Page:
Sunday, February 20, 2011

NSP Response to Budget Statement 2011

NSP Response to Budget Statement 2011

The National Solidarity Party is very disappointed that the PAP government has not addressed in this budget the fundamental question on whether the current economic growth model of “Growth at all cost” based on indiscriminate importation of foreign workers at ALL LEVELS of employment should carry on. Instead, it tries to address the “ill symptoms”, which are caused by this flawed economic strategy, in such an inadequate way.

While the excuse of low fertility rate is cited as the main reason to import excessive foreign workers into Singapore, the miserable $300 to $400 Child Development Credit is totally inadequate to address this problem. We would expect healthcare cost to be lowered or a comprehensive social safety net for children up to 18 years old or heavy subsidy for pre-school education etc. The little top ups to students’ Edusave by $130 could hardly offset the enormous increase in tuition fees over the years. Apparently there are not enough subsidies given to tertiary institutions to defray the rising costs. On the other hand, there are no new initiatives to strengthen work-life balance for couples so that they could enjoy family life with their children.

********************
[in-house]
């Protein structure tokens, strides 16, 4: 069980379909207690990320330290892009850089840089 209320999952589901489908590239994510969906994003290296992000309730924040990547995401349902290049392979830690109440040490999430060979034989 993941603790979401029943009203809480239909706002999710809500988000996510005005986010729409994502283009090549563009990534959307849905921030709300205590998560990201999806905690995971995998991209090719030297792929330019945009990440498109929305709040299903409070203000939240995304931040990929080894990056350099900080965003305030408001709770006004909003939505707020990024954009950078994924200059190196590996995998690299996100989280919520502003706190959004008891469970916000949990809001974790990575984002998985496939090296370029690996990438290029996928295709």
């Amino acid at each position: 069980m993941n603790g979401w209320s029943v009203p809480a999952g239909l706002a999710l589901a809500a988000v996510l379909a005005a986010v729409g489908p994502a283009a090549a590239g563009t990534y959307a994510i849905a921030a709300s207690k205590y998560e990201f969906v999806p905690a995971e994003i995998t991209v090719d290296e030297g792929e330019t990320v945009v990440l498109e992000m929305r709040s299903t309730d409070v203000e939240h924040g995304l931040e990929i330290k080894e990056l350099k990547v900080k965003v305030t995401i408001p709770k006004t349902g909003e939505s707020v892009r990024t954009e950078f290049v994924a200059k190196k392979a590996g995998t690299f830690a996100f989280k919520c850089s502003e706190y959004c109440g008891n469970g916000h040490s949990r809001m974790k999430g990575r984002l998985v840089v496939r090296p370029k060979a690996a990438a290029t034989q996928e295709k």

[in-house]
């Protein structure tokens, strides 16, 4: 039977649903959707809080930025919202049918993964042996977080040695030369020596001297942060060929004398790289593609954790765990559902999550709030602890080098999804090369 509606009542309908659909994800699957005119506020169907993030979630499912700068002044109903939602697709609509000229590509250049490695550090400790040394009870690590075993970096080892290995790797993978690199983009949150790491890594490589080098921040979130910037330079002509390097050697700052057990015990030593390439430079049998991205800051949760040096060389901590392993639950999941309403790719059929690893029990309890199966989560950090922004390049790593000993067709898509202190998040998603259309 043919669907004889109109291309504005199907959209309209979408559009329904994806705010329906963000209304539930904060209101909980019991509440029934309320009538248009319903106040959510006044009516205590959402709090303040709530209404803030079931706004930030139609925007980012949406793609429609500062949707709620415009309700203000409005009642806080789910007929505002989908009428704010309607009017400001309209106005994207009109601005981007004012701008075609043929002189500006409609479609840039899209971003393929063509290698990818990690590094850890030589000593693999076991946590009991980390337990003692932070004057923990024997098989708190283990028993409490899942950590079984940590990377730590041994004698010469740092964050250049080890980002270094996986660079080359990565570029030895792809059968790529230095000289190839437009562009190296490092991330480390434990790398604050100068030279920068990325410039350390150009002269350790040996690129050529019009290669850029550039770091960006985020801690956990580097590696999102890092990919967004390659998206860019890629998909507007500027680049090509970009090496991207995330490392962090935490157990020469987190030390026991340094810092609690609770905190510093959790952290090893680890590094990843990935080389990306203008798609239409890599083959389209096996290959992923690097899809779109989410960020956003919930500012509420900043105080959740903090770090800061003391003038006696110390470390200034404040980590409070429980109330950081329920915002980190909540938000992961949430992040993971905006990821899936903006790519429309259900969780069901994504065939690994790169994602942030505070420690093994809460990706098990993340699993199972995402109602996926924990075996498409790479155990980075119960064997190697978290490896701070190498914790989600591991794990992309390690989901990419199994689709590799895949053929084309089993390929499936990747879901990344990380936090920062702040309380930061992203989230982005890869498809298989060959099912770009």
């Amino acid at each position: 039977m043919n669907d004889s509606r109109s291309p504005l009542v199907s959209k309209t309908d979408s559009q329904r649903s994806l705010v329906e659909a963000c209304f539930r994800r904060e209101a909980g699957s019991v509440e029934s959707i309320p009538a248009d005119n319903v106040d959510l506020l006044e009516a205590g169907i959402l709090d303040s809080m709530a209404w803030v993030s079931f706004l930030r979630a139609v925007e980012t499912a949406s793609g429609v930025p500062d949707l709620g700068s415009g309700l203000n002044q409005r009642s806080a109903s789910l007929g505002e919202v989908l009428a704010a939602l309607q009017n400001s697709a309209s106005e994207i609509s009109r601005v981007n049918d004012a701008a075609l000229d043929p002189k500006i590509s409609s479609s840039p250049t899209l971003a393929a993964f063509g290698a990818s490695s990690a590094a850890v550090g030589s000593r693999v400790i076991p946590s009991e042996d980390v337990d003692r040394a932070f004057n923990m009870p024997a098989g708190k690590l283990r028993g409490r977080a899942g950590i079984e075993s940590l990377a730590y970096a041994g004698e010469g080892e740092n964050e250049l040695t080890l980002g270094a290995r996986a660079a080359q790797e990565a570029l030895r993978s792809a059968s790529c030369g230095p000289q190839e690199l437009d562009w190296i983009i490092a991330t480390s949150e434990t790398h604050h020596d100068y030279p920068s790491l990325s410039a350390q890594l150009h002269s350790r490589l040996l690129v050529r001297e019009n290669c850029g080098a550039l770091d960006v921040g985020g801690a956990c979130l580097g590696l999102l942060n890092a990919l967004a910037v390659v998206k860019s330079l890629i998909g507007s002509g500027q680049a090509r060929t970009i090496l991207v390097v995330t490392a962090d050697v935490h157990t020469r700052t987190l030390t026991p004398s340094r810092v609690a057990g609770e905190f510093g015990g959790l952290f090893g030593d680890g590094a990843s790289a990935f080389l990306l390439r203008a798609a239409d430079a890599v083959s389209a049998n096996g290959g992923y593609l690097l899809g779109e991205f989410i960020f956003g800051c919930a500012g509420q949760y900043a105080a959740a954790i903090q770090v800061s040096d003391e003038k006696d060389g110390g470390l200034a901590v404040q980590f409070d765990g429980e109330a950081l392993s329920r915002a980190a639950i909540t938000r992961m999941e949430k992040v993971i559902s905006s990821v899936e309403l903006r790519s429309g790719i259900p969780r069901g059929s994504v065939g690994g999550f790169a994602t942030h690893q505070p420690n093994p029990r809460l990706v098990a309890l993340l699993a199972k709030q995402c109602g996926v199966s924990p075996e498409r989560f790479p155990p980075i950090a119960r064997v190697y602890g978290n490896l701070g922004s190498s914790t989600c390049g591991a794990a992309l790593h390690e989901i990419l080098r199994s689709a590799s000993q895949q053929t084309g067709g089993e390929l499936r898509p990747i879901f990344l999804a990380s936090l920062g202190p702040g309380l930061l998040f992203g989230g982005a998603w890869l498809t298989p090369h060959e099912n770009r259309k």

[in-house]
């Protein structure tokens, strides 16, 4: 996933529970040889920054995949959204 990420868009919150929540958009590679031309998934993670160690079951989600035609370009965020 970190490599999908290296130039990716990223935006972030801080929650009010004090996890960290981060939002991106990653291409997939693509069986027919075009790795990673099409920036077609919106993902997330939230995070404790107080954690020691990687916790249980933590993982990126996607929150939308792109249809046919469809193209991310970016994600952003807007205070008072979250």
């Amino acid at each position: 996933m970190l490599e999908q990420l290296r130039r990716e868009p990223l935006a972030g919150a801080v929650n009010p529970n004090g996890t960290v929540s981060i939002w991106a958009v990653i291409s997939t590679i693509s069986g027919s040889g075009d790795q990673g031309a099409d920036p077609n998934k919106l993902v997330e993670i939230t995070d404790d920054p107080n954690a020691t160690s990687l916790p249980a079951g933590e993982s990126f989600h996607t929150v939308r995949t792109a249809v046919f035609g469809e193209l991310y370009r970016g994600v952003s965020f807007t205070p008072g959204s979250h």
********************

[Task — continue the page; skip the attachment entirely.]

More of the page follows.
The only “real” solution to the low fertility rate provided by PAP government is to depend on the influx of foreign workers. Although PAP has increased worker levies but it falls short of giving us the assurance that the number of foreign workers, thus population, will not grow any further.